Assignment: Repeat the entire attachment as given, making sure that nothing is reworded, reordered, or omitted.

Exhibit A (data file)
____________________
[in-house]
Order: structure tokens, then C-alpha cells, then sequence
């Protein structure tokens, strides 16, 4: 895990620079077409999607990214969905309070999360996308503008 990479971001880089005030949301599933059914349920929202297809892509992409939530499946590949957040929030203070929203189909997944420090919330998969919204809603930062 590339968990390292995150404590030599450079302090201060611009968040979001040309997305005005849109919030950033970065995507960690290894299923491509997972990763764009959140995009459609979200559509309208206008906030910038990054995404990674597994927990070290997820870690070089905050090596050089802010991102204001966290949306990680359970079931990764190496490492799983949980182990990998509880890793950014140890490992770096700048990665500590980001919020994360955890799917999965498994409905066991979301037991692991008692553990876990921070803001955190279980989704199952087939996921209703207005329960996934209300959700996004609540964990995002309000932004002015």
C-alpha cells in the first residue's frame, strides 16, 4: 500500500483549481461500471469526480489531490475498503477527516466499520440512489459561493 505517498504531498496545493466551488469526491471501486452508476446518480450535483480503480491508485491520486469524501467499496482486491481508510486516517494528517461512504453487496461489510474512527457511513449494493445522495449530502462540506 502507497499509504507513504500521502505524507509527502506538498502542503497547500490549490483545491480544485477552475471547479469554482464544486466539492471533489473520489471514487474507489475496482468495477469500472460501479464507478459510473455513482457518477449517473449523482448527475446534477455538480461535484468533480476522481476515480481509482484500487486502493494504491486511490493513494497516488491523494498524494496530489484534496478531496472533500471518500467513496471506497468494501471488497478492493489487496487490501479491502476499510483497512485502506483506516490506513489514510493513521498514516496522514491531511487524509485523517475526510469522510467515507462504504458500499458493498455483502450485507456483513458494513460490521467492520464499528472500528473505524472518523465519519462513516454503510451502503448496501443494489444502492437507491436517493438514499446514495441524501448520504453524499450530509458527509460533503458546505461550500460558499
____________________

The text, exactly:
[in-house]
Order: structure tokens, then C-alpha cells, then sequence
């Protein structure tokens, strides 16, 4: 895990620079077409999607990214969905309070999360996308503008 990479971001880089005030949301599933059914349920929202297809892509992409939530499946590949957040929030203070929203189909997944420090919330998969919204809603930062 590339968990390292995150404590030599450079302090201060611009968040979001040309997305005005849109919030950033970065995507960690290894299923491509997972990763764009959140995009459609979200559509309208206008906030910038990054995404990674597994927990070290997820870690070089905050090596050089802010991102204001966290949306990680359970079931990764190496490492799983949980182990990998509880890793950014140890490992770096700048990665500590980001919020994360955890799917999965498994409905066991979301037991692991008692553990876990921070803001955190279980989704199952087939996921209703207005329960996934209300959700996004609540964990995002309000932004002015």
C-alpha cells in the first residue's frame, strides 16, 4: 500500500483549481461500471469526480489531490475498503477527516466499520440512489459561493 505517498504531498496545493466551488469526491471501486452508476446518480450535483480503480491508485491520486469524501467499496482486491481508510486516517494528517461512504453487496461489510474512527457511513449494493445522495449530502462540506 502507497499509504507513504500521502505524507509527502506538498502542503497547500490549490483545491480544485477552475471547479469554482464544486466539492471533489473520489471514487474507489475496482468495477469500472460501479464507478459510473455513482457518477449517473449523482448527475446534477455538480461535484468533480476522481476515480481509482484500487486502493494504491486511490493513494497516488491523494498524494496530489484534496478531496472533500471518500467513496471506497468494501471488497478492493489487496487490501479491502476499510483497512485502506483506516490506513489514510493513521498514516496522514491531511487524509485523517475526510469522510467515507462504504458500499458493498455483502450485507456483513458494513460490521467492520464499528472500528473505524472518523465519519462513516454503510451502503448496501443494489444502492437507491436517493438514499446514495441524501448520504453524499450530509458527509460533503458546505461550500460558499